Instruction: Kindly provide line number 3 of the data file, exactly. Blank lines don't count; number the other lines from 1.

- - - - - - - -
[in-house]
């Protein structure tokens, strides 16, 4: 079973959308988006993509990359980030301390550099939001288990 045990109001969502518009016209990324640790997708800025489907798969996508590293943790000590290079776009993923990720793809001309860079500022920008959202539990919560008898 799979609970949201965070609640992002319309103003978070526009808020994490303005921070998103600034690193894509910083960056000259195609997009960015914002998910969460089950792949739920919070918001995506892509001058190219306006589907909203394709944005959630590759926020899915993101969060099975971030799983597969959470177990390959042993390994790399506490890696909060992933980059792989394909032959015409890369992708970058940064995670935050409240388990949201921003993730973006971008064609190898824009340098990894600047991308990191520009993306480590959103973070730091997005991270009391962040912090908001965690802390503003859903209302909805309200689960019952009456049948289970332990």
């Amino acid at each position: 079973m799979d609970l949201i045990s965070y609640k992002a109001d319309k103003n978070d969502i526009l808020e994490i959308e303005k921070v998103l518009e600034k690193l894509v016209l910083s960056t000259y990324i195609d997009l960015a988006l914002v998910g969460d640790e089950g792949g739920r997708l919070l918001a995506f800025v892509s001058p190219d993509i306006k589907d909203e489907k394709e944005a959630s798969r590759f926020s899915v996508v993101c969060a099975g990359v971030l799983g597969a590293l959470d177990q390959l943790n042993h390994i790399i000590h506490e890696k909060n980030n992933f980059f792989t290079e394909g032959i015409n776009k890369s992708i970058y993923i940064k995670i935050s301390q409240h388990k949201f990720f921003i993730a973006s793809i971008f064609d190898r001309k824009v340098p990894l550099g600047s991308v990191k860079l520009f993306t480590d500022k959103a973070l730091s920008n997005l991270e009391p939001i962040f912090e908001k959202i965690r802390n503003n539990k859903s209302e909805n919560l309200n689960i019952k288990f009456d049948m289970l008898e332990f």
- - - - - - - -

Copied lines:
């Amino acid at each position: 079973m799979d609970l949201i045990s965070y609640k992002a109001d319309k103003n978070d969502i526009l808020e994490i959308e303005k921070v998103l518009e600034k690193l894509v016209l910083s960056t000259y990324i195609d997009l960015a988006l914002v998910g969460d640790e089950g792949g739920r997708l919070l918001a995506f800025v892509s001058p190219d993509i306006k589907d909203e489907k394709e944005a959630s798969r590759f926020s899915v996508v993101c969060a099975g990359v971030l799983g597969a590293l959470d177990q390959l943790n042993h390994i790399i000590h506490e890696k909060n980030n992933f980059f792989t290079e394909g032959i015409n776009k890369s992708i970058y993923i940064k995670i935050s301390q409240h388990k949201f990720f921003i993730a973006s793809i971008f064609d190898r001309k824009v340098p990894l550099g600047s991308v990191k860079l520009f993306t480590d500022k959103a973070l730091s920008n997005l991270e009391p939001i962040f912090e908001k959202i965690r802390n503003n539990k859903s209302e909805n919560l309200n689960i019952k288990f009456d049948m289970l008898e332990f």